My mother owned a small porcelain statue of a girl and a puppy, a Hummel or something like. It is an endearing image, or it was originally. With four boys and a continuing series of dogs in the house, that poor little girl endured many accidents during the fifty or so years she has graced our presence. The puppy somehow escaped mostly unscathed.

My mother loved the statue. So every time it was broken, my father brought out the Elmer’s glue and painstakingly tried to put her back together. I can’t begin to count the number of times, or ever forget the image of my 6’ 4’’ (and a half he would insist, just like John Wayne) father hunched over the table with his calloused hands tracing the delicate porcelain pieces with a toothpick, painstakingly applying the white adhesive.

The result was never perfect, or even close. Seams are visible everywhere. Some parts never fit back together right. Some are gone completely. But it is still Kintsugi to me–the mending preserves their history together. The gold is in the memory.

The statue now sits on the top shelf of my china cabinet, safely keeping company with other vestiges of that era. I think sometimes of giving her away. But I haven’t. I can’t. Who but me will see the decades of love melded in the mending? Who but me?

Yet now, we.

And that is mending too.

Recent Comments
Rosy Cole
A sweet and hopeful analogy of Life itself. Thank you :-) (Just an aside, I can't help picking up a hint of wistfulness on your ... Read More
Saturday, 02 November 2019 18:00
Stephen Evans
yes, I have wondered that myself. Maybe that is why she prized the little girl so. Though she had her outlets, Sodality at church,... Read More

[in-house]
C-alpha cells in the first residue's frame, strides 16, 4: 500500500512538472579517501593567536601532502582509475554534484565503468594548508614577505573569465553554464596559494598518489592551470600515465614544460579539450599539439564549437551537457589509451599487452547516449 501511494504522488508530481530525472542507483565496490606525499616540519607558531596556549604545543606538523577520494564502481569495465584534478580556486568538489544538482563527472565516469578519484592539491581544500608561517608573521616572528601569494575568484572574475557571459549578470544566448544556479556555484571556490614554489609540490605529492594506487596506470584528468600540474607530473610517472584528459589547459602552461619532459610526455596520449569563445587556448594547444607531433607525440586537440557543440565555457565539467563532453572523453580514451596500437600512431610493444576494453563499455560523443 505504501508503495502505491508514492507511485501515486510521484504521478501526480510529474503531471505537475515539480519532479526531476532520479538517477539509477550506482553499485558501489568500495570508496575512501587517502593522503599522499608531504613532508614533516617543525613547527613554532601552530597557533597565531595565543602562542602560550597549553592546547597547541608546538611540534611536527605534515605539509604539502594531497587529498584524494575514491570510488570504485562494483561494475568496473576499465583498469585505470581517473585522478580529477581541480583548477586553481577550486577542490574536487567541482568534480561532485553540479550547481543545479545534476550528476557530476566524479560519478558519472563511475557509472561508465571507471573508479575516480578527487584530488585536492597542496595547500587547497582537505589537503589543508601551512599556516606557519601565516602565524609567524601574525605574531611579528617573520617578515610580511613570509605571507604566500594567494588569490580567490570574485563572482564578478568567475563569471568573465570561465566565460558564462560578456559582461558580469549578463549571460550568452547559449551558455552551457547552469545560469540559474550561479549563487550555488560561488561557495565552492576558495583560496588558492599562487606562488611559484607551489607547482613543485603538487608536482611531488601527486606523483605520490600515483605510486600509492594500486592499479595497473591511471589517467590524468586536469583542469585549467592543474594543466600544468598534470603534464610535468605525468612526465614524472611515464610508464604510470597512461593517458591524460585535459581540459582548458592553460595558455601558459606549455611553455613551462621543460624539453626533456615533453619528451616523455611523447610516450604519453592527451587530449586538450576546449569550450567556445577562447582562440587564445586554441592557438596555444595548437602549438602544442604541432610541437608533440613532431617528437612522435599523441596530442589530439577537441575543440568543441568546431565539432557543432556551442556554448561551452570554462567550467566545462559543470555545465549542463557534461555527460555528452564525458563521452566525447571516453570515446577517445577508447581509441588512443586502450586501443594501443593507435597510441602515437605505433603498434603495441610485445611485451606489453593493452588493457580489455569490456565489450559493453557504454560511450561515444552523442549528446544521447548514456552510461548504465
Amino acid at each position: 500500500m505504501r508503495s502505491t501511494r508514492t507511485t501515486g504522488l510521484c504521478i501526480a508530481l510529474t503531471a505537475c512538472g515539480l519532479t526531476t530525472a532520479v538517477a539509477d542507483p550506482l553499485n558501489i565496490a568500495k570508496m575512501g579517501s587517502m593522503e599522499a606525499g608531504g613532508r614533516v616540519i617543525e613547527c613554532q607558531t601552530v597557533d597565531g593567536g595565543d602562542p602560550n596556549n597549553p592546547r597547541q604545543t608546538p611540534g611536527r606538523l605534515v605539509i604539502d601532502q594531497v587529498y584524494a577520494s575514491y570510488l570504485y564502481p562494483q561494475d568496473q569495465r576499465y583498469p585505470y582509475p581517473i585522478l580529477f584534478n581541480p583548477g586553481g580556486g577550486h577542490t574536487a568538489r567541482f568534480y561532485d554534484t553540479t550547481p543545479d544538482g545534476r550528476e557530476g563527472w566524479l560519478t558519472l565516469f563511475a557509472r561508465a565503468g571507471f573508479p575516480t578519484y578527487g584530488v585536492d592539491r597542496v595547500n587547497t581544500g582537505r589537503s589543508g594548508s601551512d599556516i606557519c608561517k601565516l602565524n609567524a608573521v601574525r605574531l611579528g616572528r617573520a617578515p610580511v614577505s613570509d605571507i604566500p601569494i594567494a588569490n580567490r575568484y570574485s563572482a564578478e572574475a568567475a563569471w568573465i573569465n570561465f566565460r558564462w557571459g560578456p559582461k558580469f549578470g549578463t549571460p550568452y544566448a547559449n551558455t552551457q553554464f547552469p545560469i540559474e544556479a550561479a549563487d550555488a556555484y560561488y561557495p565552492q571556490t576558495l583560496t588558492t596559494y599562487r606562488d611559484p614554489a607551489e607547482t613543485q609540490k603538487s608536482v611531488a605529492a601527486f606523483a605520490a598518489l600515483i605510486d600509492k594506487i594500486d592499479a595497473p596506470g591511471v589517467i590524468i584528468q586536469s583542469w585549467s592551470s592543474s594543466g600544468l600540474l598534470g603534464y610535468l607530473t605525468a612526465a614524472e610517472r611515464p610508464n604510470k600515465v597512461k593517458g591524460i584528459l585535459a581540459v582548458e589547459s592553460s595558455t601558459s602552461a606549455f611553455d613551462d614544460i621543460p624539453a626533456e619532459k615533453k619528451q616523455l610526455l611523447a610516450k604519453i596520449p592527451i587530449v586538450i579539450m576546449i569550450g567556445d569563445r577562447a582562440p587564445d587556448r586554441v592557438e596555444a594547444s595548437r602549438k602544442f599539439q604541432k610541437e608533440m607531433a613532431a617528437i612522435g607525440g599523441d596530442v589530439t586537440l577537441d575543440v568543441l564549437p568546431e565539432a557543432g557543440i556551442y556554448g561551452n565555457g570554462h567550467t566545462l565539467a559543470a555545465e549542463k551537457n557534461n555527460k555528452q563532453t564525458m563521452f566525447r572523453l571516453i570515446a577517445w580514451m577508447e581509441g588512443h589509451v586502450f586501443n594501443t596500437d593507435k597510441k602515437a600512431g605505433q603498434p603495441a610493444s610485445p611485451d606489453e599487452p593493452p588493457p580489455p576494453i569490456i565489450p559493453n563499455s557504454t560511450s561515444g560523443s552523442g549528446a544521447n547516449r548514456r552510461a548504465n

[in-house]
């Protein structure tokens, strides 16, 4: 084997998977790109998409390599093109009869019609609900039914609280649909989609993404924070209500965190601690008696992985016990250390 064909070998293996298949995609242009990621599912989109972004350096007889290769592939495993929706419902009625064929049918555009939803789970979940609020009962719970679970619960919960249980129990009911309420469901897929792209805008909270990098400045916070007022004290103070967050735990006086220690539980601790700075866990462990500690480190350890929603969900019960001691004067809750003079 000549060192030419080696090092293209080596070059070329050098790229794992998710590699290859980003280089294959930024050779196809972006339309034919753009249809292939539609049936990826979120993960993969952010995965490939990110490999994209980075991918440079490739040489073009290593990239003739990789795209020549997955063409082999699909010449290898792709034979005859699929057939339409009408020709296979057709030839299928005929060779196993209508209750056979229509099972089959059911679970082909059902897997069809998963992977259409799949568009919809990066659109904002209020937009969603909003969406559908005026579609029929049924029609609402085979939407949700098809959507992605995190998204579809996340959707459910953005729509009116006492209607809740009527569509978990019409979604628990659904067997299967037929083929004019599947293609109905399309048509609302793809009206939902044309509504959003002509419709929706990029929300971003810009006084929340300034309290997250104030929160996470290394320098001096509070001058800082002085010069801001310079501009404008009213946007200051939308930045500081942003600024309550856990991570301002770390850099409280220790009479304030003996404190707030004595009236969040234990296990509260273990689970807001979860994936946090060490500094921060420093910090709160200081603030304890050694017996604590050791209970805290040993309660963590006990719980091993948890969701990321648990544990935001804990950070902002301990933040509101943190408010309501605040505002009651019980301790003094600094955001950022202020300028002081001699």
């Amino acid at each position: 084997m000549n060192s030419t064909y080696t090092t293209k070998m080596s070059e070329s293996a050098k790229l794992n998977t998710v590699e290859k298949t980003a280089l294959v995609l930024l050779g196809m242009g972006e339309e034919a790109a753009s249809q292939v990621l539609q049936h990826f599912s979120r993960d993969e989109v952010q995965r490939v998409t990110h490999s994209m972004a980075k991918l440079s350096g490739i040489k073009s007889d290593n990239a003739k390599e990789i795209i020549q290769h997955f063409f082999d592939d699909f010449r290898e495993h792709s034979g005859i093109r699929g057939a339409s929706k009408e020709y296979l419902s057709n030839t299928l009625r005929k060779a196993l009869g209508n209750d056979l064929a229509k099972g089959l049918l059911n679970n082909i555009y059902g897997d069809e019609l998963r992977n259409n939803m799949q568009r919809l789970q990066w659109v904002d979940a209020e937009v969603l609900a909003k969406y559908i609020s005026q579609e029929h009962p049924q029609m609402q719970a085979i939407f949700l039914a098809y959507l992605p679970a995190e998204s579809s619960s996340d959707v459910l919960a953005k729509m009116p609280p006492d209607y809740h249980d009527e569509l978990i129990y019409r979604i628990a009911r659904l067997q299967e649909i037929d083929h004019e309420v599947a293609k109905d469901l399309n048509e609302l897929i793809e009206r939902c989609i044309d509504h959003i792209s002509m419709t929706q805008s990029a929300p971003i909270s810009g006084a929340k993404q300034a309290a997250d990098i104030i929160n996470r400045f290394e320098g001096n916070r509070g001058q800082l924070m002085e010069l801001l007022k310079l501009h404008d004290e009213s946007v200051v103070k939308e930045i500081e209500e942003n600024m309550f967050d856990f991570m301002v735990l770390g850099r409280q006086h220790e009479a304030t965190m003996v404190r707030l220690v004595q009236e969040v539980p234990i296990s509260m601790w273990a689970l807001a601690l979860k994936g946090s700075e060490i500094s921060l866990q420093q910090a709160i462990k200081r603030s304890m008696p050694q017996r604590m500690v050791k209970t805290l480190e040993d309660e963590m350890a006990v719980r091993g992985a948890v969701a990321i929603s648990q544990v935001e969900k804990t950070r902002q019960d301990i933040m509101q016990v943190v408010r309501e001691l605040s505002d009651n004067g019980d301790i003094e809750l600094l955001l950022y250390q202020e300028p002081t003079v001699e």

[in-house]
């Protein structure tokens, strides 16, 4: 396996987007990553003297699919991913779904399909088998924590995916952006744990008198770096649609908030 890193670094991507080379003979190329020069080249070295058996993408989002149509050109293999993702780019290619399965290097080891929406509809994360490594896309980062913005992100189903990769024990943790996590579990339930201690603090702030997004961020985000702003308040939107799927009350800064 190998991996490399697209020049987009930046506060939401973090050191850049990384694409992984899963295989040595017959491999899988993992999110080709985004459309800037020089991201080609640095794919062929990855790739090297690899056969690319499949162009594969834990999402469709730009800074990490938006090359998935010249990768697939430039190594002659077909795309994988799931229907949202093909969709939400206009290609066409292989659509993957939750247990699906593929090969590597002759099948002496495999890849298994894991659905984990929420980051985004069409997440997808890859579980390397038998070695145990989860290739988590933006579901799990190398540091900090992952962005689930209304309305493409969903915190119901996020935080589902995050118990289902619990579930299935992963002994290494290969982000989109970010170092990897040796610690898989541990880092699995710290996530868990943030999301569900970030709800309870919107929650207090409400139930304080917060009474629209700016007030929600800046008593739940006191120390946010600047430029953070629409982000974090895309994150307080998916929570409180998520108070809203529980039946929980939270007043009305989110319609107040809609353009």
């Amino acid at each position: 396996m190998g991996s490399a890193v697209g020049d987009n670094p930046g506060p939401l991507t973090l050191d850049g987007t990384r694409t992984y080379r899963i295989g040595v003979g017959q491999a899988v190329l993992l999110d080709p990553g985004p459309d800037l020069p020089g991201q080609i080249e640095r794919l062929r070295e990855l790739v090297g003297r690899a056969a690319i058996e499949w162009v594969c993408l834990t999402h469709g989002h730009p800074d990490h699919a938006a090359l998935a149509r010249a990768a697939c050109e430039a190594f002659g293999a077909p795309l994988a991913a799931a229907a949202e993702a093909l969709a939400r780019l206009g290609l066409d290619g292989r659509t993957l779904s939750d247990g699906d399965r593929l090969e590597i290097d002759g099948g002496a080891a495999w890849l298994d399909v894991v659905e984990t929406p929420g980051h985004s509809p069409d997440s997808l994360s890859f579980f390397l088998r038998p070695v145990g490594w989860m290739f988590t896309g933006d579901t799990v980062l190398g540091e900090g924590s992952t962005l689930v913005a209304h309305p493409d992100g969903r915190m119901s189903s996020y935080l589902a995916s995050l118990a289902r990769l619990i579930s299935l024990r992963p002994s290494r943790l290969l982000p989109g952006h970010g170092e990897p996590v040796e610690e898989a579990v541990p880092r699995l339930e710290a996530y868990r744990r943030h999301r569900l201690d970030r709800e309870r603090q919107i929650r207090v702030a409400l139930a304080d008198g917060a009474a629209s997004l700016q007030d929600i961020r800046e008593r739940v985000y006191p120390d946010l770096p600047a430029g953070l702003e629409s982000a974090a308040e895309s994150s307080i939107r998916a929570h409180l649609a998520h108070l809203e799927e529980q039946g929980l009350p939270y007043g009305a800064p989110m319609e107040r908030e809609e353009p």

Sunday, 03 November 2019 00:55
404 Hits
2 Comments

Writing For Life

We are a small, friendly community who value writing as a tool for developing a brighter understanding of the world and humanity. We share our passions and experiences with one another and with a public readership. ‘Guest’ comments are welcome. No login is required. In Social Media we are happy to include interesting articles by other writers on any of the themes below. Enjoy!


Latest Blogs

  In Winter rain, the birds are flying Branch to branch, tree to naked tree. I can’t help wonder why. Why this one flies to that. Why those descend t...
It seems fitting that finishing off my PhD research should come with a last Farm Reflection. I only wrote a few over the three years of the research ...
In the corner I am here Standing as I do every year So the light that shone for them May shine for you....

Latest Comments

Chris Change only ever happens forever
22 January 2020
Beautifully written...change, the one thing that is constant for all of us...
Monika Schott Losing The Compass
13 January 2020
Beautifully said, Rosy. Cheers to you. X
Rosy Cole Christmas At Thomas Hardy's Sherton Abbas
04 January 2020
Thank you! It was! Glad you enjoyed! :-)
Monika Schott Farm Reflections: Gratitude
01 January 2020
Thanks, Stephen. And a fabulous 2020 to you.
Stephen Evans Christmas At Thomas Hardy's Sherton Abbas
31 December 2019
Stunning - what a wonderful p;lace to celebrate Christmas.